Britt Dahlberg


Dissertation: (working title): Envisioning Post-Industrial Futures: Community Activism and Government Environmental Health Science

Anticipated graduation: May 2015

Envisioning Post-Industrial Futures examines the social, scientific, and historical factors shaping which concerns are deemed worthy of public attention during environmental risk assessment, and by extension which futures are deemed possible and worth investing in. The project uses participant-observation, interviews, and document analysis to track how residents, government scientists, and developers each read the potential and risk in land at an asbestos waste site in Ambler, Pennsylvania. I show how risks are found and shaped in practice and argue that community activism and environmental health assessments draw upon and alter local understandings of place, community, and community health, thus shaping the terms of social belonging and community formation in the future “revitalized” spaces.

For more information see:
-  “students’ works in progress” page:

Teaching Areas:

Medical Anthropology
Cultural Psychiatry
Mixed Methods Research, Qualitative Data Collection and Analysis

Research Interests:

Anthropology of medicine and science, with a focus on environmental risk, race, and class, and psychiatric diagnosis and aging, in the contemporary United States. Intersections between Anthropology, STS, Public Health, and Environmental Health.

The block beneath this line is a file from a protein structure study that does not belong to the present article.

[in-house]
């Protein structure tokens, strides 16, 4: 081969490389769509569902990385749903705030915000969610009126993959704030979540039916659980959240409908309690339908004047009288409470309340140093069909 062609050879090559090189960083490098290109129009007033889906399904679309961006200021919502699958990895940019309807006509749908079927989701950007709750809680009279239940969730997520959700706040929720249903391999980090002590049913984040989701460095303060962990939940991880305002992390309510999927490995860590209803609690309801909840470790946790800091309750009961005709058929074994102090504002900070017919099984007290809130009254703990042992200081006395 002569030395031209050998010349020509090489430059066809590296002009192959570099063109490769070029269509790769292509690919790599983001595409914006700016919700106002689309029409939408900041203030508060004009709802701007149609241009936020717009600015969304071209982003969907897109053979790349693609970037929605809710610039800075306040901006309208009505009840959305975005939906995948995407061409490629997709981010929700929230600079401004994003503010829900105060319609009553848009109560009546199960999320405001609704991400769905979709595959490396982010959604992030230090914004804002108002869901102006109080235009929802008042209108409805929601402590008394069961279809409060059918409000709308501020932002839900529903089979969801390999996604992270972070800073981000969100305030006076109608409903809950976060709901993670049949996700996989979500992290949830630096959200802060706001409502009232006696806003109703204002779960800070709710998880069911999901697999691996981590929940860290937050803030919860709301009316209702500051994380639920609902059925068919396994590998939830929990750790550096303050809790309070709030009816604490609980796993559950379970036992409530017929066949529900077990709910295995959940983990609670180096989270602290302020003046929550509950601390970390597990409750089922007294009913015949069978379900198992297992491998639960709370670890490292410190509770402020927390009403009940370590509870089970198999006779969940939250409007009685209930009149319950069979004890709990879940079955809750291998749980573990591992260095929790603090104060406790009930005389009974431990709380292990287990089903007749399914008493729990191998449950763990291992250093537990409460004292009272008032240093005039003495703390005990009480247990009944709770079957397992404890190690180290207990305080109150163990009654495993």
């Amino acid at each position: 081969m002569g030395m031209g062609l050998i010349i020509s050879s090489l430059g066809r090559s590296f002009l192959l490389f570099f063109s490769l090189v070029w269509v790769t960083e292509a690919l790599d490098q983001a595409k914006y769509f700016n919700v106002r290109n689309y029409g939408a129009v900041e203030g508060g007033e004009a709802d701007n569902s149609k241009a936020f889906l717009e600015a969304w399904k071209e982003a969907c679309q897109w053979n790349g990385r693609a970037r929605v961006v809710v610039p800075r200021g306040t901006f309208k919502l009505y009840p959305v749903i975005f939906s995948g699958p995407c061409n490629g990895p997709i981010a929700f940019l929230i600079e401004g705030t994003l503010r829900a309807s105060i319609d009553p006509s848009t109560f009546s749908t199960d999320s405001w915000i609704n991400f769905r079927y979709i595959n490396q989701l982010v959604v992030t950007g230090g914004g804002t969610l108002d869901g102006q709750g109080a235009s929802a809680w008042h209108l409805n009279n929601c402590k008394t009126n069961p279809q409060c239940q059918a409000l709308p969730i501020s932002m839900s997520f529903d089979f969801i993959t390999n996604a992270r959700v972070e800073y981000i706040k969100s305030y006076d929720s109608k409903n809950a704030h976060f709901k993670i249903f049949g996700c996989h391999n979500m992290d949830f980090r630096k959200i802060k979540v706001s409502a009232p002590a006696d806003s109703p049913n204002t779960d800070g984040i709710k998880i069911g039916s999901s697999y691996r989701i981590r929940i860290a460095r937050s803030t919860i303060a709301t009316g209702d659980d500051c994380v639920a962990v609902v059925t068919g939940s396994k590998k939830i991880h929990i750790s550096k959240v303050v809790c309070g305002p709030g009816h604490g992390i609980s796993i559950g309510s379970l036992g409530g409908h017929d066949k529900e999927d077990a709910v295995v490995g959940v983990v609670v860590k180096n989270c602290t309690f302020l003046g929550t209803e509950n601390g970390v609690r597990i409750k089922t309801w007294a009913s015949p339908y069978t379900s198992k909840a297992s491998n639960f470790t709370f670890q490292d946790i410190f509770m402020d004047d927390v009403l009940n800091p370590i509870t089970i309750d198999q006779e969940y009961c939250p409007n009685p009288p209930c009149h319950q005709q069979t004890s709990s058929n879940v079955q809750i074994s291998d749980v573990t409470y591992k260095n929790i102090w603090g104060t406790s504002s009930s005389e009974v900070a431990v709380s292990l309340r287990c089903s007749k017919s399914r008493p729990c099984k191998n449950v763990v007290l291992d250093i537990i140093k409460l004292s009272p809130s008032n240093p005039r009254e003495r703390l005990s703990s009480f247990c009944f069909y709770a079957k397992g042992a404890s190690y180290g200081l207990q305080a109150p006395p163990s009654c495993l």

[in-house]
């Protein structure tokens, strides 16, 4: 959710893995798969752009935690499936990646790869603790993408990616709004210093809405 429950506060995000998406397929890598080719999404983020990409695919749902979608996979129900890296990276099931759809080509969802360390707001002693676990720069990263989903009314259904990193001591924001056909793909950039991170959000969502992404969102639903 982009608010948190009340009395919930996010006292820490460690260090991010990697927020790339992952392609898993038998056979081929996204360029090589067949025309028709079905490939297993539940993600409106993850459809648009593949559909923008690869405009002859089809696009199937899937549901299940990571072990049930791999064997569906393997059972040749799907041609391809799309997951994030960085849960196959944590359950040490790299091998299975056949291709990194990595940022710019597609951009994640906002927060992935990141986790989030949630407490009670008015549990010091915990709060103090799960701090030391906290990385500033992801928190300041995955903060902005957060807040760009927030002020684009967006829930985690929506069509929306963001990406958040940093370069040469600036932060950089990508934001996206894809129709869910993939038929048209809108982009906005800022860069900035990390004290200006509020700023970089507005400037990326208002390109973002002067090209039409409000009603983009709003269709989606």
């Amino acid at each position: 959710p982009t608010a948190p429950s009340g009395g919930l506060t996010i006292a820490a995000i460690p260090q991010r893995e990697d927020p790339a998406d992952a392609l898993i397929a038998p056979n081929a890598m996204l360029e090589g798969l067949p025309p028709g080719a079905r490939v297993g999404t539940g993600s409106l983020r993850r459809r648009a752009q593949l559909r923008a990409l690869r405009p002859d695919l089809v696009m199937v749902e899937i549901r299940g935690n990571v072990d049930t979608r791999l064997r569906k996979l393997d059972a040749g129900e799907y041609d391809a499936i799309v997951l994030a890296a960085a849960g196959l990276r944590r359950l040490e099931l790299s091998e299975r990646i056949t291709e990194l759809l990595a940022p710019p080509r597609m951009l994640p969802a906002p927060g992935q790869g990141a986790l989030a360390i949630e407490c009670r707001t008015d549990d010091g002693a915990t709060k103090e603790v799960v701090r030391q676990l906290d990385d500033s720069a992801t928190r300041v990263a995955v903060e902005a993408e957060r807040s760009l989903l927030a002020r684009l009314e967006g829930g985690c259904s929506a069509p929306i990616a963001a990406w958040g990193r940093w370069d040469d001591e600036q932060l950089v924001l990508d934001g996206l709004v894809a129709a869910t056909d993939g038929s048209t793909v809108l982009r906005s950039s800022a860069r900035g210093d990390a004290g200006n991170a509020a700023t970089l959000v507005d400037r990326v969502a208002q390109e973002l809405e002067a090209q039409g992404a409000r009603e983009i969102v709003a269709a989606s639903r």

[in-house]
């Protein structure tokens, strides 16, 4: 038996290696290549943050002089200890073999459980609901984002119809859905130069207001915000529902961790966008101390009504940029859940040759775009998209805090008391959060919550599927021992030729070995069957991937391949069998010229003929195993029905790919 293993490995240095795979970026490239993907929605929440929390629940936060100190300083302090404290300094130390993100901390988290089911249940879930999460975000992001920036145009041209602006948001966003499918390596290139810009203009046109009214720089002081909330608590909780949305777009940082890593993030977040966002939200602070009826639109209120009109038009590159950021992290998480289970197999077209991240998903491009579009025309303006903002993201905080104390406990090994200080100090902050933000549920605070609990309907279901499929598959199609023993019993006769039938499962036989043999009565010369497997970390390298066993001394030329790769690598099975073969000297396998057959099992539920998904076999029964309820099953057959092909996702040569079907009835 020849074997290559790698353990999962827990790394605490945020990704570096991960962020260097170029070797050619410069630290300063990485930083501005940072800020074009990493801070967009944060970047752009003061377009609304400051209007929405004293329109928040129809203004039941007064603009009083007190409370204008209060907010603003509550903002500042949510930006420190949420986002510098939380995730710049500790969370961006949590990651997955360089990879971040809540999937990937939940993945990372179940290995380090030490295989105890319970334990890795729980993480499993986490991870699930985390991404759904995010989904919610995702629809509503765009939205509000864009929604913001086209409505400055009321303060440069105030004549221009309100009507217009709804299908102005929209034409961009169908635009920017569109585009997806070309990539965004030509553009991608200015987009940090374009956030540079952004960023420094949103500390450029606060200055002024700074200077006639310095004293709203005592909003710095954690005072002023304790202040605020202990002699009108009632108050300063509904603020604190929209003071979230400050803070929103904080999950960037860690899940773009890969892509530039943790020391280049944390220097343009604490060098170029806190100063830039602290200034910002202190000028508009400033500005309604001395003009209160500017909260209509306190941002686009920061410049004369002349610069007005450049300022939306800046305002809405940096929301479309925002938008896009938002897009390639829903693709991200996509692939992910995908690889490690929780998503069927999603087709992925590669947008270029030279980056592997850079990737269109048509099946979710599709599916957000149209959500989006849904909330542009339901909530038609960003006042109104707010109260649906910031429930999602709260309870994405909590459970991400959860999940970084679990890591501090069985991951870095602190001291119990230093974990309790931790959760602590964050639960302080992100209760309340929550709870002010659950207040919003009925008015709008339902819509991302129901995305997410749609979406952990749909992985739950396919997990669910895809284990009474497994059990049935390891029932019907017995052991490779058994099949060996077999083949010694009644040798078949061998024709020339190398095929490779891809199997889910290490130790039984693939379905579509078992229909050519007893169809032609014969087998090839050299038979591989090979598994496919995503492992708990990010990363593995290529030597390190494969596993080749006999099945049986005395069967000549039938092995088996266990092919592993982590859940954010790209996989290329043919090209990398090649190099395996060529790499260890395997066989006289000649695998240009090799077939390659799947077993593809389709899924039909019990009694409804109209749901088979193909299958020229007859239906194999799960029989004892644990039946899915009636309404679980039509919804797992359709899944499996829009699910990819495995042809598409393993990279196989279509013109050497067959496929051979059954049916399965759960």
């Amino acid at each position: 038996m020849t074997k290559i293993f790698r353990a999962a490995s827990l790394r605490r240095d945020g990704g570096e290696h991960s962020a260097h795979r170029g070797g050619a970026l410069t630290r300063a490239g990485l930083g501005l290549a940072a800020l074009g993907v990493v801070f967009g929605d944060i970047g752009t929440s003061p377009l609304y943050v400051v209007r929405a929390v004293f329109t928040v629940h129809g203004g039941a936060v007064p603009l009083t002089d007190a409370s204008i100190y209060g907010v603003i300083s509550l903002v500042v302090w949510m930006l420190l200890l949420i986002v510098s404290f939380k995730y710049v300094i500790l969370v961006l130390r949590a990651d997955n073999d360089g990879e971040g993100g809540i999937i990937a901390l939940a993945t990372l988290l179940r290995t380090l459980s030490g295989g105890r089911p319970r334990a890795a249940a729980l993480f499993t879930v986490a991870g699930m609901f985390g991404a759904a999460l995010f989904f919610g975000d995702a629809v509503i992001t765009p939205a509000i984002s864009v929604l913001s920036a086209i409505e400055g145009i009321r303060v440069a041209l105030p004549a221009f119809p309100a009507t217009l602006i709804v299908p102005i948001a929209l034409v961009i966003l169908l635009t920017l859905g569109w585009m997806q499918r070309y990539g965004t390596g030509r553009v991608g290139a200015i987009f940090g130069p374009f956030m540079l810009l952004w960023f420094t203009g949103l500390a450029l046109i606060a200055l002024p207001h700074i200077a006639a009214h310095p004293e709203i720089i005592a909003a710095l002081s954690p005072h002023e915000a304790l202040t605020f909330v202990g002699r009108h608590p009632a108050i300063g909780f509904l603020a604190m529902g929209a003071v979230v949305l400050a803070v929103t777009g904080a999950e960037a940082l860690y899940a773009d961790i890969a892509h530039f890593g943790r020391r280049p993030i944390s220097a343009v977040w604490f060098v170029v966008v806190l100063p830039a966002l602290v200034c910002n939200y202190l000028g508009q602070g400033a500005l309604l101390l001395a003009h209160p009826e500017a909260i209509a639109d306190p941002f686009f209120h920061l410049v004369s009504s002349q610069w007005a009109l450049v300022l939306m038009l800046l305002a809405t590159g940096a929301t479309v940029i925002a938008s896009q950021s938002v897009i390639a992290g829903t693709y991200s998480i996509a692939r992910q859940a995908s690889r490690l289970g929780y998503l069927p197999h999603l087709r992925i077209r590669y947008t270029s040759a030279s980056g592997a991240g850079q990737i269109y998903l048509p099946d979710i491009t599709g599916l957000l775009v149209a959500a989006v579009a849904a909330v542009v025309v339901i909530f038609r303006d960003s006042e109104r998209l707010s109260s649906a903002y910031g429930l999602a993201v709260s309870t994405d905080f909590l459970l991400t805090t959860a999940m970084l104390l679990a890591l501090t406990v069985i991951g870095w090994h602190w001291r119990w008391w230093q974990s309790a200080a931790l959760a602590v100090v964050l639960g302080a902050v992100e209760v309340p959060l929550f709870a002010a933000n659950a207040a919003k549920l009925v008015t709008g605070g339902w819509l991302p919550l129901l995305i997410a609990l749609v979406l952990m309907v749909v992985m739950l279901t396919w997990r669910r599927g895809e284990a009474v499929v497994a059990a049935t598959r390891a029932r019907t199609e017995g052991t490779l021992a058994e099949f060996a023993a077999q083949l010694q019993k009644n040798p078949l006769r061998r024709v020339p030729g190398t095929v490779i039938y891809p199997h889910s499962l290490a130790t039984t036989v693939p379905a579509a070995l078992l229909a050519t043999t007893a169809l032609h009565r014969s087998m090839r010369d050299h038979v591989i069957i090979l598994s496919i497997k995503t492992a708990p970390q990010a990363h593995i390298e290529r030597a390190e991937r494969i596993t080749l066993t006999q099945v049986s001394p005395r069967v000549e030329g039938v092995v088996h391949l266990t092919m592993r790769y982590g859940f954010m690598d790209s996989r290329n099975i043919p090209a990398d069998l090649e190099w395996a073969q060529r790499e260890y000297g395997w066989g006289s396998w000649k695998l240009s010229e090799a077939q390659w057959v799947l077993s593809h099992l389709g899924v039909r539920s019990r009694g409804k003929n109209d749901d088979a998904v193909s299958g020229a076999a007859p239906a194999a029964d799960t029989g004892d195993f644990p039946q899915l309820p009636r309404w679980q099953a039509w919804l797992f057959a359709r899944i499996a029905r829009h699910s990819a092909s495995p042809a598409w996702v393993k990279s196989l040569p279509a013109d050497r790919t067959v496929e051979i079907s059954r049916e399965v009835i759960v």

“Finding & Forming ‘The Community’ of a Contaminated Site: Reflections for the EPA Community Involvement Process”.  Britt Dahlberg. NNEMS Report Written for the U.S. Environmental Protection Agency (EPA). August 2013.

“Studying Unformed Objects: Reflections on how an ethnography of science takes shape”; Britt Dahlberg. Invited submission for Society for Cultural Anthropology’s FieldNotes series online, with Kathleen Stewart (U Texas), Amy Moran-Thomas (Princeton), and Michelle Murphy (U Toronto),  July 2013:

Fieldnotes Series Introduction

Studying Unformed Objects

“Mapping disaster: Contesting boundaries of a hazardous space, and of “the problem” itself.” Britt Dahlberg. Special Issue of Anthropology News : 53(2). February 2012.

Peer Reviewed Articles:

“Shared Conceptualizations and Divergent Experiences of Counseling Among African American and White Adults”. Jin H. Joo, Marsha N. Wittink, Britt Dahlberg. (2011)  Qualitative Health Research. 21(8):1065-1074.

“How Women Conceptualize Urinary Incontinence: A Cultural Model.” Christine Bradway, Britt Dahlberg, Frances K. Barg. (2010)  Journal of Women’s Health 19(8):1-9.

“Bridging psychiatric and anthropological approaches to the study of lay notions of distress: The case of “nerves” in the United States.”  Britt Dahlberg, Frances K. Barg, Joseph J. Gallo, Marsha N. Wittink. (2009)  Ethos 37(3):282-313.

“Older patients’ views on the relationship between depression and heart disease.” Hillary R. Bogner, Britt Dahlberg, Heather F. de Vries, Eileen M. Cahill, Frances K. Barg. (2008)  Family Medicine 40(9):652-7.

“How older adults combine medical and experiential notions of depression.” Marsha N. Wittink, Britt Dahlberg, Crystal Biruk, Frances K. Barg. (2008). Qualitative Health Research 18(9): 1174-1183.

Book Chapters:

 “Funding and publishing integrated studies: Writing effective mixed methods manuscripts and grant proposals.” Britt Dahlberg, Marsha N. Wittink, Joseph J. Gallo. (2010)  In Handbook on Mixed Methods Research, Second Edition. Sage Publications. p 775-802.